Frank Thoughts: The Blitzscalers
Frank Boland
January 07, 2021

Blitzscaling is the business model of this 21st century’s knowledge/service based economy. The word comes from the German World War II attack concept called Blitzkrieg, meaning “lighting war.” This attack model always had high risk because of the necessity to combine surprise with a strong force.  Another risk: the supply chain had to keep up. It is now a concept used by varied businesses such as DoorDash, Airbnb and Uber. This attack model is moving into high cost businesses with tremendous speed and then rapidly scaling up. Price is their metaphor for armored tanks and blitzkrieg forces.

Their supply chain is not food or munitions, but money; money provided by venture capital firms. As long as VC firms continue funding, for a ten year period of probable losses, they will drive previously dominant companies out of business. Last year, that was the average length of time for companies going public. According to IPO expert, Professor Jay R. Ritter of the University of Florida, 83% were still losing money while going public. Most entrenched competition cannot exist for ten years without making money. Such has been the impact of blitzscalers “capturing” control of the internet.

The model was developed by, Reid Hoffman, a very successful venture capitalist. Most VCs are fortunate to have one successful startup. But as Peter Lynch used to say about stocks, “It’s not the number of times you are right, but the magnitude of when you are right.” Reid has had three of huge magnitude. He backed PayPal, Facebook and Linkedin. The last one, bought by Microsoft, made him a billionaire. Having taught Blitzscaling at Stanford University in 2015, he is now a partner of Greylock, one of the oldest and most prestigious venture capital firms in the investment world. The firm was started in Boston in 1965, essentially the dawn of technology.

As one might expect with a business model based on war, leadership by entrepreneurs running such a model can often be contentious. Uber’s founder, Travis Kalanick, is an example. But there is a twofold danger with this whole gestalt concept. First, you could outrun your supply chain if the venture capital firm stopped funding. Secondly, the business itself could be faulty. It’s not hard to sell any product, or service, for seventy-cents that cost a dollar to make. But you must have a large amount of VC cash in reserve. Only time will show if prices can go higher while costs move lower. If not, there is a problem.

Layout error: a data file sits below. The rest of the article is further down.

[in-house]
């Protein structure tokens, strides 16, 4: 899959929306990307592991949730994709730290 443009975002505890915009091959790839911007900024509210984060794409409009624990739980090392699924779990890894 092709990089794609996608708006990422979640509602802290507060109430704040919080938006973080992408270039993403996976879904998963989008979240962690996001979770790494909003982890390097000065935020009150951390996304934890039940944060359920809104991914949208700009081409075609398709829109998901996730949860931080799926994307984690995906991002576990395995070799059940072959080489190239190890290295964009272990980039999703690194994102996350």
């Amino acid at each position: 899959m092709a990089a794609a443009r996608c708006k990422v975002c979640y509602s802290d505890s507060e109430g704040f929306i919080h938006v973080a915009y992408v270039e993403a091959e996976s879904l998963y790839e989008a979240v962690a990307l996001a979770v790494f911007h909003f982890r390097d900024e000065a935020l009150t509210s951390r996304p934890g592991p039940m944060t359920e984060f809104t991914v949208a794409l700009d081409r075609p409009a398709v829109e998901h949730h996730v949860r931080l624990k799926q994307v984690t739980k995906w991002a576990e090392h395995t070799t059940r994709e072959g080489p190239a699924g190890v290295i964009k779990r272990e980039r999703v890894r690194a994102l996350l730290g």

Blitzscaling began with the massive amount of venture capital funding available after the debt crisis of 2008-2009. The startups they funded became known as Unicorns because of their perceived mythical rarity. With over 400 Unicorns – companies having valuations in excess of a billion dollars - currently lined up to go public, that “rarity” is gone. This puts more pressure on venture capital firms to have blitzscalers go public. Again, performance always involves magnitude. It’s Pareto’s law of 80/20.

However, that magnitude can never be known in advance.  Imagine you’re out driving your car when suddenly a bird flies across your view. You watch it as the bird flies toward a telephone line some 100 yards ahead. As you get closer, you realize there are 30/40 birds already on the line. Then, suddenly, they all take off forming a flying V. The one flying at the front of the V – the leader of the flock - could never have been identified ahead of time. The same is true in a stock portfolio. At the time you create a portfolio, you believe they will all do well. But the one thing you can be sure of is, if you hold blitzscalers in your portfolio that are unable to make money now … or in the future … well…

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